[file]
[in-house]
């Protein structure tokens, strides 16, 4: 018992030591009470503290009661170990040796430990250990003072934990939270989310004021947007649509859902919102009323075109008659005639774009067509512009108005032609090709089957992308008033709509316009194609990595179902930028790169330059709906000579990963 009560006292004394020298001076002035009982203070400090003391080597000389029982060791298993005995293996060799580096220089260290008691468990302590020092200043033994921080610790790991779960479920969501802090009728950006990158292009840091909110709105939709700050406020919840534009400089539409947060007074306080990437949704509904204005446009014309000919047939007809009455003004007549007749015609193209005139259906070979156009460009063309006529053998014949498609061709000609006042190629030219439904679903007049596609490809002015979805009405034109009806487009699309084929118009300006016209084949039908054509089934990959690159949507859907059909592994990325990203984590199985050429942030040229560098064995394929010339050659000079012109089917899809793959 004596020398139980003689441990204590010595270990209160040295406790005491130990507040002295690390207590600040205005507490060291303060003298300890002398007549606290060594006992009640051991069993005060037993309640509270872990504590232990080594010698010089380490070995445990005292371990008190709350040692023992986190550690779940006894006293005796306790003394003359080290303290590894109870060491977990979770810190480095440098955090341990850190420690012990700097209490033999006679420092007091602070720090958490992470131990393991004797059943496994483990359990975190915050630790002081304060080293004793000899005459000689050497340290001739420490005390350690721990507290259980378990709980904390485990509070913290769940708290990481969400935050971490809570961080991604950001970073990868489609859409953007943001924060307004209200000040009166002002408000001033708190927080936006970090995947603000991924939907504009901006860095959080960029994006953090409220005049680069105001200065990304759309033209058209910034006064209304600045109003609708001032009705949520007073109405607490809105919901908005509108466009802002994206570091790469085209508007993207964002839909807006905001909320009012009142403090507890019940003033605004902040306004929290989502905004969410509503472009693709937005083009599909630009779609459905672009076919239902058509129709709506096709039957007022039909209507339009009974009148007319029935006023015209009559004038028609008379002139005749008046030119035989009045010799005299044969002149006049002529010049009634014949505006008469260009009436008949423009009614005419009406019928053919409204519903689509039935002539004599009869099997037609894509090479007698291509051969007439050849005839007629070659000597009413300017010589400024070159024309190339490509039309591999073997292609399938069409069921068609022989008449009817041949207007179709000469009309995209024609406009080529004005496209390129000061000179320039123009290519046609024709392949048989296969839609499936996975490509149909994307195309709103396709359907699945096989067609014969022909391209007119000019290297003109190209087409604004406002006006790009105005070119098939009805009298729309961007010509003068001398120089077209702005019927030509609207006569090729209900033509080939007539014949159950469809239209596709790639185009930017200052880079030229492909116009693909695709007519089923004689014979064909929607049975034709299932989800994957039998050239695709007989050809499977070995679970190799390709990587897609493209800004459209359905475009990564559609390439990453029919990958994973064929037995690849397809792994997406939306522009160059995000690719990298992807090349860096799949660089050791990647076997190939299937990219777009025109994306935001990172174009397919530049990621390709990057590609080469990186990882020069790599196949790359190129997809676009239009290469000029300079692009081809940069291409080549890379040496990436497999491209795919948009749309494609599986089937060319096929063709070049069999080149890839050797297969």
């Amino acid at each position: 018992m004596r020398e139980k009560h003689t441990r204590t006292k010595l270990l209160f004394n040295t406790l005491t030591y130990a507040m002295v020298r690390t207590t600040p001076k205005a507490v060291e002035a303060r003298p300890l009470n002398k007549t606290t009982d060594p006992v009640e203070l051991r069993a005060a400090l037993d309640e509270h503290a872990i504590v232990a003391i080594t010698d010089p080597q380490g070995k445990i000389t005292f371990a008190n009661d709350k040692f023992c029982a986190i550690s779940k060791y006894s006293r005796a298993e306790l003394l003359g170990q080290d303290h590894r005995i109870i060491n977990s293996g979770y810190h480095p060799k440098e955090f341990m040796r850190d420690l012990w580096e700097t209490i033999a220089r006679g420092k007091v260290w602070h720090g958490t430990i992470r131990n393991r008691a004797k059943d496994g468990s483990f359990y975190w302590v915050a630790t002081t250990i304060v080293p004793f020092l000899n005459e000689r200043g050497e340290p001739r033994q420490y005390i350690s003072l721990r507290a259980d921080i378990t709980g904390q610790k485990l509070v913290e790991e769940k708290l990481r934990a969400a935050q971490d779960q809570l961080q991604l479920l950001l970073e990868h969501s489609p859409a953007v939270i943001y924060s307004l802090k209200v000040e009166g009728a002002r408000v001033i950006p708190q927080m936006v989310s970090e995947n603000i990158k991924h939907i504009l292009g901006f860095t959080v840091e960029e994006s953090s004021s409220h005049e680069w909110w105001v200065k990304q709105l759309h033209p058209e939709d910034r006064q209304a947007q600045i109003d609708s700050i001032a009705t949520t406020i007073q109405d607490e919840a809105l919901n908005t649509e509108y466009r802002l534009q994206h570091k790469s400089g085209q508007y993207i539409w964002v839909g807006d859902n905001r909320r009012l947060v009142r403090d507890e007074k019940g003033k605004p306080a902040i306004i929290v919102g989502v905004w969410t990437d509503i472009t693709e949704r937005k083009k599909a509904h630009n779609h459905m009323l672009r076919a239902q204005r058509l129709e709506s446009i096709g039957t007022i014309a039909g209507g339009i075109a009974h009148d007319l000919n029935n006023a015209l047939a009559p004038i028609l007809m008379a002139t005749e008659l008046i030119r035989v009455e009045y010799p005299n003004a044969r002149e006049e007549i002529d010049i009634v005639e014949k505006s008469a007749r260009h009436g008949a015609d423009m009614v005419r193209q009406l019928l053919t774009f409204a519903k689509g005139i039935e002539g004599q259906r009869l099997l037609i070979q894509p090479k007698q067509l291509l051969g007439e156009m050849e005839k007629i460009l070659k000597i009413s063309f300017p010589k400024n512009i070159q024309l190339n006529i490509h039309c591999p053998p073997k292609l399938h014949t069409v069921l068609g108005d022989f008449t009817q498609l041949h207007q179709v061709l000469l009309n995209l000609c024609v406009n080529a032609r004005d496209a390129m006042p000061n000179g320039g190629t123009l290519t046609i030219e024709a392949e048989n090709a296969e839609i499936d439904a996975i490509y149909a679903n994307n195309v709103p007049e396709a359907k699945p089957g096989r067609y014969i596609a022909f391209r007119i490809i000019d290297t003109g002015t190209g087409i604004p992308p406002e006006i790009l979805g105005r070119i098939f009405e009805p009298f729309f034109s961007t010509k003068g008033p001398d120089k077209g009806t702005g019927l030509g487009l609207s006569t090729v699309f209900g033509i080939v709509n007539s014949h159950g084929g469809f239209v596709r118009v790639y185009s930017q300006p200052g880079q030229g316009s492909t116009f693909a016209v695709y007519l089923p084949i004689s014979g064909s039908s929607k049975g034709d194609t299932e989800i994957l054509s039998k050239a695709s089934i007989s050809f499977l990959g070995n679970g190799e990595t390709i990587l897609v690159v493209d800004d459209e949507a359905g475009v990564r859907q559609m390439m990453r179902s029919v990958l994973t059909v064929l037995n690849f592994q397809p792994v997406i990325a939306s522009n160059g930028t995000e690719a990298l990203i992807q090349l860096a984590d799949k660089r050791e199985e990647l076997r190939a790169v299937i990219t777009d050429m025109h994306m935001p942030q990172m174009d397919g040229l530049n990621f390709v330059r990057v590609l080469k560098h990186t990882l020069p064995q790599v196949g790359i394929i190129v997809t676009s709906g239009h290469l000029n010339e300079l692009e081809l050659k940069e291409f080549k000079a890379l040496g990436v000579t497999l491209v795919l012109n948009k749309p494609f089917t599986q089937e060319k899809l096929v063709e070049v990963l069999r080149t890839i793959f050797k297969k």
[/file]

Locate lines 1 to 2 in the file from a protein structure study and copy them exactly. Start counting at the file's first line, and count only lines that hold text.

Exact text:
[in-house]
């Protein structure tokens, strides 16, 4: 018992030591009470503290009661170990040796430990250990003072934990939270989310004021947007649509859902919102009323075109008659005639774009067509512009108005032609090709089957992308008033709509316009194609990595179902930028790169330059709906000579990963 009560006292004394020298001076002035009982203070400090003391080597000389029982060791298993005995293996060799580096220089260290008691468990302590020092200043033994921080610790790991779960479920969501802090009728950006990158292009840091909110709105939709700050406020919840534009400089539409947060007074306080990437949704509904204005446009014309000919047939007809009455003004007549007749015609193209005139259906070979156009460009063309006529053998014949498609061709000609006042190629030219439904679903007049596609490809002015979805009405034109009806487009699309084929118009300006016209084949039908054509089934990959690159949507859907059909592994990325990203984590199985050429942030040229560098064995394929010339050659000079012109089917899809793959 004596020398139980003689441990204590010595270990209160040295406790005491130990507040002295690390207590600040205005507490060291303060003298300890002398007549606290060594006992009640051991069993005060037993309640509270872990504590232990080594010698010089380490070995445990005292371990008190709350040692023992986190550690779940006894006293005796306790003394003359080290303290590894109870060491977990979770810190480095440098955090341990850190420690012990700097209490033999006679420092007091602070720090958490992470131990393991004797059943496994483990359990975190915050630790002081304060080293004793000899005459000689050497340290001739420490005390350690721990507290259980378990709980904390485990509070913290769940708290990481969400935050971490809570961080991604950001970073990868489609859409953007943001924060307004209200000040009166002002408000001033708190927080936006970090995947603000991924939907504009901006860095959080960029994006953090409220005049680069105001200065990304759309033209058209910034006064209304600045109003609708001032009705949520007073109405607490809105919901908005509108466009802002994206570091790469085209508007993207964002839909807006905001909320009012009142403090507890019940003033605004902040306004929290989502905004969410509503472009693709937005083009599909630009779609459905672009076919239902058509129709709506096709039957007022039909209507339009009974009148007319029935006023015209009559004038028609008379002139005749008046030119035989009045010799005299044969002149006049002529010049009634014949505006008469260009009436008949423009009614005419009406019928053919409204519903689509039935002539004599009869099997037609894509090479007698291509051969007439050849005839007629070659000597009413300017010589400024070159024309190339490509039309591999073997292609399938069409069921068609022989008449009817041949207007179709000469009309995209024609406009080529004005496209390129000061000179320039123009290519046609024709392949048989296969839609499936996975490509149909994307195309709103396709359907699945096989067609014969022909391209007119000019290297003109190209087409604004406002006006790009105005070119098939009805009298729309961007010509003068001398120089077209702005019927030509609207006569090729209900033509080939007539014949159950469809239209596709790639185009930017200052880079030229492909116009693909695709007519089923004689014979064909929607049975034709299932989800994957039998050239695709007989050809499977070995679970190799390709990587897609493209800004459209359905475009990564559609390439990453029919990958994973064929037995690849397809792994997406939306522009160059995000690719990298992807090349860096799949660089050791990647076997190939299937990219777009025109994306935001990172174009397919530049990621390709990057590609080469990186990882020069790599196949790359190129997809676009239009290469000029300079692009081809940069291409080549890379040496990436497999491209795919948009749309494609599986089937060319096929063709070049069999080149890839050797297969």